A cornucopia of fresh food, delivered
Winter brings price increases, less bountiful selections, and out-of-season blues for people who like to eat fresh produce. It’s enough to make those who thrive on fruits and vegetables turn to the frozen food aisle.
But this season, Swaner EcoCenter and Liberty Heights Fresh are bringing options for local, organic, and sustainable food to the Summit County community. The Park City nonprofit has paired up with the Salt Lake City-based market to offer a Sustainably Farmed Food (SFF) program to residents.
According to Steven Rosenberg, owner and CEO (Chief Eating Officer) of Liberty Heights Fresh, the program works like a traditional produce share or community supported agriculture (CSA), delivering weekly shipments of fruits and vegetables to customers. What makes the program unique is that it also provides cheeses, eggs, meats, honey, and other locally produced products.
The food comes from family farms, small producers and specialty artisans in California, Oregon, Washington and Utah when the weather permits. By pooling resources from a variety of producers, the program offers a smorgasbord of food that isn’t readily available from Utah farms in the winter.
The SFF program was introduced to Parkites at a meeting last week, and Rosenberg says 15 to 20 families have already signed up. Those who join the program pay in advance for 13 weeks of food and choose from vegan, vegetarian, omnivore, and half-share options.
Each Thursday, the shares will be delivered to the EcoCenter for pick up between 3:30 and 5 p.m. The selection changes from week to week depending on what’s in season and what’s available at the farms.
Each share comes with recipes designed for that week’s contents. Emails from Liberty Heights Fresh arrive earlier in the week to inform customers what they’ll be receiving and suggest shopping lists to complete the recipes.
Representatives from Liberty Heights Fresh will also be on hand during the pick-up periods to share samples of items that are made in the store, including cheeses, preserves and confectionary treats. Customers can call the store before 1 p.m. on Thursdays to request that other items, such as a specialty olive oil or type of sauce, be added to their bag.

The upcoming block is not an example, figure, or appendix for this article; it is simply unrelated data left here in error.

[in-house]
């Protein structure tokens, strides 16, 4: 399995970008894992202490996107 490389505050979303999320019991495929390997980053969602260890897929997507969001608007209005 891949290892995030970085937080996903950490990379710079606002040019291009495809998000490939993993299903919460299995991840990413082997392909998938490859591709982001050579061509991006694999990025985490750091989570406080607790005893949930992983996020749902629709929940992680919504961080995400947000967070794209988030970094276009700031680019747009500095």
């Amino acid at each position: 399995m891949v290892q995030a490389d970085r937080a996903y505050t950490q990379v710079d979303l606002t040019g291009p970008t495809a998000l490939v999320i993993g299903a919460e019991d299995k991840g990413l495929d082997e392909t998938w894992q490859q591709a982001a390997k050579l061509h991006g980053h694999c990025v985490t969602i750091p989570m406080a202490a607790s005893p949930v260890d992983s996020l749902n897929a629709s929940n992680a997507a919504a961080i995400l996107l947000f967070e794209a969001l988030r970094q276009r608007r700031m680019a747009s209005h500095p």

Prices for the SFF program start at around $30 a week per share (including delivery to the EcoCenter). The full share options range from $389 to $599 for 13 weeks, and half shares range from $279 to $359. For an additional $5 per week, customers can add a portion of seasonal fruit to their share.
Five percent of each share will be donated to Swaner to fund other community programs including educational activities, the environmental film series and sustainability lecture series.
Rosenberg started the SFF program in Salt Lake City about a year ago and says the program has been extremely well received. The partnership with Swaner came about when he mentioned the prospect of expanding the service to one of his customers, Swaner executive director Annette Herman.
"The guiding principle for this is that it’s something that doesn’t exist in the Summit County community in the winter," says Savannah Wake, director of education and volunteers at the EcoCenter. "It’s a multi-faceted, sustainable effort. It’s great for us for us, great for Liberty Heights Fresh, and great for people who participate in the program."
The program also supports the EcoCenter’s quest to provide a variety of services to people in Summit County. "We want to be able to offer a lot to the community, whether it’s a frog walk or yoga or an environmental film. We want to become an integral part of the community," says Wake.
The SFF program is ongoing year-round and new members can join at any time. People can also request to skip a week (or more) if they plan to travel during the 13-week period. "We’re very flexible," says Rosenberg.
Jennifer McDonald, a self-described lifelong Republican, was selected as the Summit County Republican Party chair last week.